Video Entry #64: Rocket Trike Meets Saturn V Rocket at NASA's Johnson Space Center
Renewable Rider Tom Weis provides an up close walking tour of a massive Saturn V rocket at NASA's Johnson Space Center in Houston, Texas. Reflecting on the historic Apollo 11 Mission, he talks about national pride and the need for a new generational mission: a green energy "moon shot" for America. A wall display featuring famous astronauts Neil Armstrong, Michael Collins and "Buzz" Aldrin prompts him to ask: "Who are going to be the American heroes of our generation?" Afterwards, he rolled the rocket trike into the building for a shot of the two "rockets" together, before getting an unforgettable tour of NASA's Mission Control.
California is bracing for rare January wildfires this week amid damaging Santa Ana winds coupled with unusually hot and dry winter weather.
High winds, gusting up to 80- to 90 miles per hour in some parts of the state, are expected to last through Wednesday evening. Nearly the entire state has been in a drought for months, according to the U.S. Drought Monitor, which, alongside summerlike temperatures, has left vegetation dry and flammable.
Utilities Southern California Edison and PG&E, which serves the central and northern portions of the state, warned it may preemptively shut off power to hundreds of thousands of customers to reduce the risk of electrical fires sparked by trees and branches falling on live power lines. The rare January fire conditions come on the heels of the worst wildfire season ever recorded in California, as climate change exacerbates the factors causing fires to be more frequent and severe.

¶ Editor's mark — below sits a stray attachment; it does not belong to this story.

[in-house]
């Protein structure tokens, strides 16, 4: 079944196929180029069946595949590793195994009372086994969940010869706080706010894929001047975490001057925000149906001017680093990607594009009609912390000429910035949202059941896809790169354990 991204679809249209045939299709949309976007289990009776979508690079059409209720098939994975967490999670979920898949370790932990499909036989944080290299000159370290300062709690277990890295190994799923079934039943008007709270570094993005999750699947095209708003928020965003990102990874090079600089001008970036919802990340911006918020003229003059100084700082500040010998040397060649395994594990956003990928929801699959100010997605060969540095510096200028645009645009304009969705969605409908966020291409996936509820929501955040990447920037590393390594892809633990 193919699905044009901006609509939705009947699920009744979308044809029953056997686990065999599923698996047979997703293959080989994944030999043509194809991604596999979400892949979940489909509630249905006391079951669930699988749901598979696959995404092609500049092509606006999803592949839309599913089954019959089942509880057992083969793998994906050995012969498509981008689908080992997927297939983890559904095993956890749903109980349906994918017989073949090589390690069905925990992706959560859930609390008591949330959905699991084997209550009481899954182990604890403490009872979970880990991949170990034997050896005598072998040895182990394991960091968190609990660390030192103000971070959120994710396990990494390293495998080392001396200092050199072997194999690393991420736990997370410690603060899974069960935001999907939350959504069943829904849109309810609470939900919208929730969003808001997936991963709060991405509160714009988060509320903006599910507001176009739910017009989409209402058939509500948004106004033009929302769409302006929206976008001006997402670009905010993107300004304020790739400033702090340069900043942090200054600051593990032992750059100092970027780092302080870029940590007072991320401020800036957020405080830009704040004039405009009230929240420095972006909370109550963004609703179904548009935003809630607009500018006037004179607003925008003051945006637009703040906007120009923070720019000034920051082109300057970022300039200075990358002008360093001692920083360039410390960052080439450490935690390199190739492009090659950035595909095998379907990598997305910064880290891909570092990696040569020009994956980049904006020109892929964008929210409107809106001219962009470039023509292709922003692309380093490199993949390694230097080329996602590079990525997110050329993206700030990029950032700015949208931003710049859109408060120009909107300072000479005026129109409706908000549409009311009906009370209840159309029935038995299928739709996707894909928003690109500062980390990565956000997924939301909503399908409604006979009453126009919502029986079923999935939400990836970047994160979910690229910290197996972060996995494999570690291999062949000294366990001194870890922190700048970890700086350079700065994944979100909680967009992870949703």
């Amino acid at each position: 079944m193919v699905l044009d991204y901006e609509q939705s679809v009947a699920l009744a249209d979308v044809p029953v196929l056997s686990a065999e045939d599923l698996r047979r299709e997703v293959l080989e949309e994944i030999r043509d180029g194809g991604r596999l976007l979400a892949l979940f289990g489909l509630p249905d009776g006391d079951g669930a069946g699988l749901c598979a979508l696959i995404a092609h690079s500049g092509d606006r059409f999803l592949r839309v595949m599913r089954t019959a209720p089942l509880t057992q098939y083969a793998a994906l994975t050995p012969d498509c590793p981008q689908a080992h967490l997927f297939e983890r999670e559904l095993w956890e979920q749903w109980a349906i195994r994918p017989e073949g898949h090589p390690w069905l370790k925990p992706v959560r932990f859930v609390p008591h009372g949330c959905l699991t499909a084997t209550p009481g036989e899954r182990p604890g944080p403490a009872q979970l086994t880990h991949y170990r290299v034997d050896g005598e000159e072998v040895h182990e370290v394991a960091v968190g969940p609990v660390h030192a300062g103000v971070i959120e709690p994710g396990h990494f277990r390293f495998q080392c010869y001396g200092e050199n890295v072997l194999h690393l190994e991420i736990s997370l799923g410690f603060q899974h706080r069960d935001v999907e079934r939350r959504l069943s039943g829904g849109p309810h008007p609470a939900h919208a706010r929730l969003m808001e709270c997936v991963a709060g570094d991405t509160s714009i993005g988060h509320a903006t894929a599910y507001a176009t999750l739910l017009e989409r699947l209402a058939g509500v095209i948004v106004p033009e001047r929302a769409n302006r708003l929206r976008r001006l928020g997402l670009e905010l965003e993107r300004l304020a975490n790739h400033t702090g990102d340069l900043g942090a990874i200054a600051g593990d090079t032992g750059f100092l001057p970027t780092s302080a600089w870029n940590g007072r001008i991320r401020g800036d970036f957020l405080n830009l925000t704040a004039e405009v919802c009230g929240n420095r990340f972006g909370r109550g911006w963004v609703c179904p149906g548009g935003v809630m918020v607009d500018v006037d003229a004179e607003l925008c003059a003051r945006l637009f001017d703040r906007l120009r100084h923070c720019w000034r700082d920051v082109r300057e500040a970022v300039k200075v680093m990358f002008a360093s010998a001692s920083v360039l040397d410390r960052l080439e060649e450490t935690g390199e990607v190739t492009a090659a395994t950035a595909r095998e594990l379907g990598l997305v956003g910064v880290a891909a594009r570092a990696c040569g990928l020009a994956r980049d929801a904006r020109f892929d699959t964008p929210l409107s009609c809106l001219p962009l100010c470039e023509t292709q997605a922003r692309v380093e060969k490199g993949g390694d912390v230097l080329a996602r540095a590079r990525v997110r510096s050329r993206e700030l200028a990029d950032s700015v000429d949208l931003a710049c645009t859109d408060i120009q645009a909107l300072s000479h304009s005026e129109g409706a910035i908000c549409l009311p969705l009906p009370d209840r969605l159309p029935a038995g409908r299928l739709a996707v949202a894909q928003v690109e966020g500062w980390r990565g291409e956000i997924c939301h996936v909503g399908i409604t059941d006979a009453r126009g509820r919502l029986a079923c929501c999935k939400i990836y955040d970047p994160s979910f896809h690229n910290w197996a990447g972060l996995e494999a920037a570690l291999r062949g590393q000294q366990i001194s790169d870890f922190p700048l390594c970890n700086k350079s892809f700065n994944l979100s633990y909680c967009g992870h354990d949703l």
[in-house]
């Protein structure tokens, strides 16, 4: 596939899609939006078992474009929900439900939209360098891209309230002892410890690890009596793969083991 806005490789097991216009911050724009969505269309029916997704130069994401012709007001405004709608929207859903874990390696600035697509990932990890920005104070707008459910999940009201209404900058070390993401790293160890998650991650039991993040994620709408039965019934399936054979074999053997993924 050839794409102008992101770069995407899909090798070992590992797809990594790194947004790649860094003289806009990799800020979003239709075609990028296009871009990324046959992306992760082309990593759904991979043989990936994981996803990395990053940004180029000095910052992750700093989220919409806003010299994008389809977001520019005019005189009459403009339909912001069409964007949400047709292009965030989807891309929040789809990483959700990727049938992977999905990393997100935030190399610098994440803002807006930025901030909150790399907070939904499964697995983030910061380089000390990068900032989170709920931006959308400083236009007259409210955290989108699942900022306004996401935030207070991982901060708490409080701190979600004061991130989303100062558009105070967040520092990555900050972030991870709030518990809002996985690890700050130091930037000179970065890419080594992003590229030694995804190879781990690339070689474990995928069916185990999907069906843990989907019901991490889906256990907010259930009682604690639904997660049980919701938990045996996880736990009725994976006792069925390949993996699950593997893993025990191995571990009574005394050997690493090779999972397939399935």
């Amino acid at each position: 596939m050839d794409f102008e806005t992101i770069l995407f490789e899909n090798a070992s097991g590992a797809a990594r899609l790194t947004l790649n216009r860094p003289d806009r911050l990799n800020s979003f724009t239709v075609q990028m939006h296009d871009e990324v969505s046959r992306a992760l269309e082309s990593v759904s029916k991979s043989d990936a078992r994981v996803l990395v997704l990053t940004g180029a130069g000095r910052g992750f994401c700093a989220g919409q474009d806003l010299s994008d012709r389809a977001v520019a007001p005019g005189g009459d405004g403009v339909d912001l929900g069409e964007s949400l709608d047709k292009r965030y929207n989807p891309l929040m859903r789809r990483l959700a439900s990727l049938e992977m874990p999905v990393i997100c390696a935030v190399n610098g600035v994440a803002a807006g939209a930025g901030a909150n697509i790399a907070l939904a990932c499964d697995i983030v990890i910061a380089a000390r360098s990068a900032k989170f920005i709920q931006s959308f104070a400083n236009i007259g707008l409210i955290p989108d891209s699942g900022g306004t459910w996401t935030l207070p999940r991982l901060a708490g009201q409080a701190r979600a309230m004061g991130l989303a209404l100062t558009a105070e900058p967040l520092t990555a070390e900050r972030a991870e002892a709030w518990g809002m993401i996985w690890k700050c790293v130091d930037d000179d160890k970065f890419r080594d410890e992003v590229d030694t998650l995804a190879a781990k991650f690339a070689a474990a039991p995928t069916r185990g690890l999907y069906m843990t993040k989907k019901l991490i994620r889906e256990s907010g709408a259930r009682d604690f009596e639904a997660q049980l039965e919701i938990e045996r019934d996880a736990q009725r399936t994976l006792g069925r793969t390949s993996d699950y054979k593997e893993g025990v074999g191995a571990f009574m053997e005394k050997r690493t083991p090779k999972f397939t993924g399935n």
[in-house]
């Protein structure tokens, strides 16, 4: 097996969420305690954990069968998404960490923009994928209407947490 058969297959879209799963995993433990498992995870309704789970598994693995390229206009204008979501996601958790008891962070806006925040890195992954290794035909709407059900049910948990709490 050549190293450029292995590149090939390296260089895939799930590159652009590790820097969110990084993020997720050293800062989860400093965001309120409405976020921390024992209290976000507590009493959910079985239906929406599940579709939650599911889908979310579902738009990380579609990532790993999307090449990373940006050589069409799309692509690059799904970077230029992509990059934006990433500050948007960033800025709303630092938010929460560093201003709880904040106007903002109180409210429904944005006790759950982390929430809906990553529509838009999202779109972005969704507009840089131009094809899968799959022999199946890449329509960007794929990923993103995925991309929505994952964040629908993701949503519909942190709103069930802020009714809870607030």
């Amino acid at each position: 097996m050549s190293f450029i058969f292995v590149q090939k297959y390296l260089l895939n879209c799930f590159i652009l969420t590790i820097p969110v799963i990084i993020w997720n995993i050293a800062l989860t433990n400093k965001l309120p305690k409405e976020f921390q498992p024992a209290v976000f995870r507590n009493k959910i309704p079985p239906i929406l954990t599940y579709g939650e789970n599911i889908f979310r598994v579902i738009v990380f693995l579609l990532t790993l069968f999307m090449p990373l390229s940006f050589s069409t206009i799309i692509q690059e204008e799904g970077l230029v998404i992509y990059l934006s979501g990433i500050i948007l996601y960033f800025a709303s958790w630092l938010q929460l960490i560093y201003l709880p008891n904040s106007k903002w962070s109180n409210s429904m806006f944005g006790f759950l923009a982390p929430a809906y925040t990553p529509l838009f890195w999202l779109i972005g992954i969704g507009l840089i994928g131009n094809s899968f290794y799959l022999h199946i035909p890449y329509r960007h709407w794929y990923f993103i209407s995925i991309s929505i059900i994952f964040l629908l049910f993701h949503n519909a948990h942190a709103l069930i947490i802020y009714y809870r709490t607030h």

California is also experiencing the most severe surge of COVID-19 cases since the beginning of the pandemic, with hospitals and ICUs over capacity and a stay-at-home order in place. Wildfire smoke can increase the risk of adverse health effects due to COVID, and evacuations forcing people to crowd into shelters could further spread the virus.
As reported by AccuWeather:
In the atmosphere, air flows from high to low pressure. The setup into Wednesday is like having two giant atmospheric fans working as a team with one pulling and the other pushing the air in the same direction.
Normally, mountains to the north and east of Los Angeles would protect the downtown which sits in a basin. However, with the assistance of the offshore storm, there will be areas of gusty winds even in the L.A. Basin. The winds may get strong enough in parts of the basin to break tree limbs and lead to sporadic power outages and sparks that could ignite fires.
"Typically, Santa Ana winds stay out of downtown Los Angeles and the L.A. Basin, but this time, conditions may set up just right to bring 30- to 40-mph wind gusts even in those typically calm condition areas," said AccuWeather Senior Meteorologist Mike Doll.
For a deeper dive:
- Bond Fire South of LA Forces 25,000 to Flee - EcoWatch ›
- 'Explosive' Southern California Lake Fire Spreads to 10,000 Acres ... ›
- 10 Wildfires Ignite Around Los Angeles in Unseasonable Wind and ... ›
EcoWatch Daily Newsletter
"Prevention is the cure for child/teen cancer." This is the welcoming statement on a website called 'TheReasonsWhy.Us', where families affected by childhood cancers can sign up for a landmark new study into the potential environmental causes.
Nearly 1.6 million people in the southern part of Madagascar have faced food insecurity since 2016, experiencing one drought after another, the United Nations World Food Program reported.
- Half a Degree of Warming Makes a Big Difference to Global Food ... ›
- UN Warns of Impending Food Crisis - EcoWatch ›
- Global Hunger Is Increasing, New UN Report Finds - EcoWatch ›
- Construction Begins on Keystone XL Pipeline in Montana - EcoWatch ›
- Trump Approves Keystone XL Pipeline, Groups Vow 'The Fight Is ... ›
- Keystone XL Pipeline Construction to Forge Ahead During ... ›
By Monir Ghaedi
As the COVID-19 pandemic continues to keep most of Europe on pause, the EU aims for a breakthrough in its space program. The continent is seeking more than just a self-sufficient space industry competitive with China and the U.S.; the industry must also fit into the European Green Deal.
European satellites continue to provide data on climate change.